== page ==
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Julie and Julia (2009)

On a cloudy Sunday morning, I woke up thinking about going to one of Hong Kong’s famous wet markets to purchase a few vegetables for the week. Living in South East Asia for more than two years now, has made me a fan of vegetables like bok choy (白菜) leeks (大葱大蒜), and Chinese lettuce (白菜). These three make the most of my cooking, along with eggs, bell peppers, tomatoes and chillies. I saute and boil, shallow fry and microwave, or simply assemble all between two bread slices, for dinner. The cooking routine forms my stress relieving habit every evening, as I spend an hour in the kitchen while my housemate’s pup finishes his rice and chicken. Often he’ll get startled by the whistle of the pressure cooker, jump as the whiff of freshly beaten eggs onto a pan swarms around the apartment, or simply wag his tail as I seat myself onto the couch with dinner and Netflix.

It was one of these weekend dinners, that I came across Nora Ephron’s Julie and Julia, and decided to finally finish watching the film. The lives of Julie, an ordinary government officer and Julia, an enigmatic American housewife of a diplomat recently moved to France, are so different and yet so similar. Both are bright, but haven’t found the motivation of their lives. Both have found love, yet internally have insecurities that they project onto their spouses. Both love cooking, and choose it as their pivot to turn their lives around. In different times and different occasions, they find peace in cooking and enjoying the journeys to making exceptional food.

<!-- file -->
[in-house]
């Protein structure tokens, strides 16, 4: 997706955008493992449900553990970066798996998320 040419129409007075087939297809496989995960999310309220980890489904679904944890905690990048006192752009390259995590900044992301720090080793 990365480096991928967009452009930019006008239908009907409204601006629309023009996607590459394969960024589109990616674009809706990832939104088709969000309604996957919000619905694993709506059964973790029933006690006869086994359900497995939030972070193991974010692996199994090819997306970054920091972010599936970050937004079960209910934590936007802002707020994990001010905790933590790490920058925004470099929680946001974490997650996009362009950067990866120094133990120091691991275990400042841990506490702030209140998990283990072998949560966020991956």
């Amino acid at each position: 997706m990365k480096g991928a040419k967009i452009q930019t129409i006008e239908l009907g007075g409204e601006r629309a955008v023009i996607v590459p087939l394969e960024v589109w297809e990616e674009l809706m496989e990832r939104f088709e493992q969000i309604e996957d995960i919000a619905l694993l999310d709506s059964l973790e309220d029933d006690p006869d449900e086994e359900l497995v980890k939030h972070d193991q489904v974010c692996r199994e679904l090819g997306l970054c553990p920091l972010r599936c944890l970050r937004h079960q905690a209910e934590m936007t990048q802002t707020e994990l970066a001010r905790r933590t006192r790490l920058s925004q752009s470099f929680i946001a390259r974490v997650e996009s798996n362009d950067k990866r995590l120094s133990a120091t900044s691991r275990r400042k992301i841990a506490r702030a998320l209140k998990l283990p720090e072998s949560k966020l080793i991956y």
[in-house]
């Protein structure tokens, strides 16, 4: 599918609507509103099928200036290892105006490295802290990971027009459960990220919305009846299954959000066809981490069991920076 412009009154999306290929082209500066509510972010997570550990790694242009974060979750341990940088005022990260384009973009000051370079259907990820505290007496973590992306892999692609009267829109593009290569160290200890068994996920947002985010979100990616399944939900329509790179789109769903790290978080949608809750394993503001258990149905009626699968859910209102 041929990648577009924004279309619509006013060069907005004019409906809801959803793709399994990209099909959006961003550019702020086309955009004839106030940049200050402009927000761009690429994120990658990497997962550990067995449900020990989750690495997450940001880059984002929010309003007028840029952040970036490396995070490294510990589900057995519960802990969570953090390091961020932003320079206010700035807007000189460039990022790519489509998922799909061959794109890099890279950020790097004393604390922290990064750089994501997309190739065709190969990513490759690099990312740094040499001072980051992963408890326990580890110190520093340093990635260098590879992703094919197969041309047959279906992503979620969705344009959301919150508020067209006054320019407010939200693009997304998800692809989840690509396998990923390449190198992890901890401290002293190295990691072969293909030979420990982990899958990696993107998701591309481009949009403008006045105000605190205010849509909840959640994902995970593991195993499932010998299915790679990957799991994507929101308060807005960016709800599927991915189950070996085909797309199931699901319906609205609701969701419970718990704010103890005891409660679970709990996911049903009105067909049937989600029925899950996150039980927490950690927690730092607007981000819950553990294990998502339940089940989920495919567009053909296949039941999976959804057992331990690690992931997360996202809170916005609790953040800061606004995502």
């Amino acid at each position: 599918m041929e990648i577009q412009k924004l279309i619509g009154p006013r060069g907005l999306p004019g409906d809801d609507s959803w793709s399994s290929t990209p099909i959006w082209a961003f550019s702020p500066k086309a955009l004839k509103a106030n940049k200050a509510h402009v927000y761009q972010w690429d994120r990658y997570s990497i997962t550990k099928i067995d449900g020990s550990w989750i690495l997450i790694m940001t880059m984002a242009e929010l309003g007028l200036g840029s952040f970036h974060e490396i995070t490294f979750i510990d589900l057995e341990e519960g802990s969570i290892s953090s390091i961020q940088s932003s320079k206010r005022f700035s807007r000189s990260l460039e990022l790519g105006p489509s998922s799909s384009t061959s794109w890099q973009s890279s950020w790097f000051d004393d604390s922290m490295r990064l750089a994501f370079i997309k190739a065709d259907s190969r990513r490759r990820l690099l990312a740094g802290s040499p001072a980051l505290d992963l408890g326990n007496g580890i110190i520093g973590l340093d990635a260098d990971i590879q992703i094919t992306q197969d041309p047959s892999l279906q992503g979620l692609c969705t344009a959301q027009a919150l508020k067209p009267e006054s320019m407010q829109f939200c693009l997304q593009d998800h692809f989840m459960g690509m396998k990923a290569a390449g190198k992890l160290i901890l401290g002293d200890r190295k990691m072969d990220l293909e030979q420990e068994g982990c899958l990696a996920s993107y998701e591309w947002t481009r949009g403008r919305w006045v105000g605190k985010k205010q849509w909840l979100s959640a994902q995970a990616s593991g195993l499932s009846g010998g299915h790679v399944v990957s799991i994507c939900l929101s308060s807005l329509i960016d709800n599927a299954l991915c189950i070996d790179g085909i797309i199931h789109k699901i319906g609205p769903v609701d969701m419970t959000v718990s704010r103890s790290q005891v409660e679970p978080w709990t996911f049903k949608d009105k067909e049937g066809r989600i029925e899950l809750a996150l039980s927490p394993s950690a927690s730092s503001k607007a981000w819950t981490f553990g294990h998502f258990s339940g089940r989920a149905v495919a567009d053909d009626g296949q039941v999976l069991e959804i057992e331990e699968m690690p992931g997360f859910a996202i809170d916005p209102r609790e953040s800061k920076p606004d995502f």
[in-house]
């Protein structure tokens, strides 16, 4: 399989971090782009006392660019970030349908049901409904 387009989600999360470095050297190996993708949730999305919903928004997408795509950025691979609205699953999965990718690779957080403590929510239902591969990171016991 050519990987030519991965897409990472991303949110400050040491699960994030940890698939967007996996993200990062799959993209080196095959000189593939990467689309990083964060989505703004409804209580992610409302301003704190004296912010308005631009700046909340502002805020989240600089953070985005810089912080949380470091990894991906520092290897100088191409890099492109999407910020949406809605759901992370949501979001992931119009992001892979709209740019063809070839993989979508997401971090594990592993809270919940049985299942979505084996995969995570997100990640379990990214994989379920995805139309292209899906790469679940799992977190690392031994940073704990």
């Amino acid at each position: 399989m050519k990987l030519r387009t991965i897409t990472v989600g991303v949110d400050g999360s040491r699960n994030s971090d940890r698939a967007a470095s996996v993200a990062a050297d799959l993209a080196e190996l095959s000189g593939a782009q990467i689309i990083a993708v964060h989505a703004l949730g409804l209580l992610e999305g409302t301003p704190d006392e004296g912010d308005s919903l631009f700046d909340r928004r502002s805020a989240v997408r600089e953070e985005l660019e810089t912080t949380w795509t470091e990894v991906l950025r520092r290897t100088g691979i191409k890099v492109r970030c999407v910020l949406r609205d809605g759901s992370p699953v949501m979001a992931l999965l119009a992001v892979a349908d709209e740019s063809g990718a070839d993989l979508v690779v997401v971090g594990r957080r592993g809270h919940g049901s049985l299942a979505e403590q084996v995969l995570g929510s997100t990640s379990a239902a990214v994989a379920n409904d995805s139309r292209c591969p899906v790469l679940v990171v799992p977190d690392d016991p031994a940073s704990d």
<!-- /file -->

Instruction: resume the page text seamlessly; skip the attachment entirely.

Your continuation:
Cooking acts as their ambition, their failure, their achievement, their therapist, and most importantly, their meaning to life. Dish by dish, Julie and Julia learn their lessons on understanding this journey called life.

Julie imitates Julia’s cookbook, “524 recipes in 365 days,” she writes on her blog, unaware that those recipes will change the way she thinks and lives. They transform her. She understands the value of love and what failure actually means. And that there is no one but you yourself, who can respect for who you are, everyone else is figuring out themselves.

Something, which at some point, we all learn. The hard way.

From chopping onions perfectly to boning a duck, each aspect of cooking requires hard work, determination and self-affirmation. Nothing is too easy, and nothing is too hard. As long as you find value in the process. And that is the path to success. But when you really achieve it, you realise that the process is much more redeeming than the actualisation of that dream.

Julie and Julia teaches that. As both the women face rejections and internal conflicts, they cherish the cooking journey which enables them to let off steam and find better meaning in their lives.

After the film, as I rinsed my dishes, I thought of so many aspects of Julie and Julia’s lives I could resemble with and learn from. But none shone brighter than loving something without any external attributes. One that makes each day a learning, and each step forward, a calling.

Mariyam Raza Haider

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A journalist by training, Mariyam Haider is a writer and performance poet in Singapore.
She is the researcher of the book The Billionaire Raj: A Journey Through India’s New Gilded Age written by James Crabtree.
Her writing has appeared in Hindustan Times, Livemint, Feminism In India, New Asian Writing and Kitaab.

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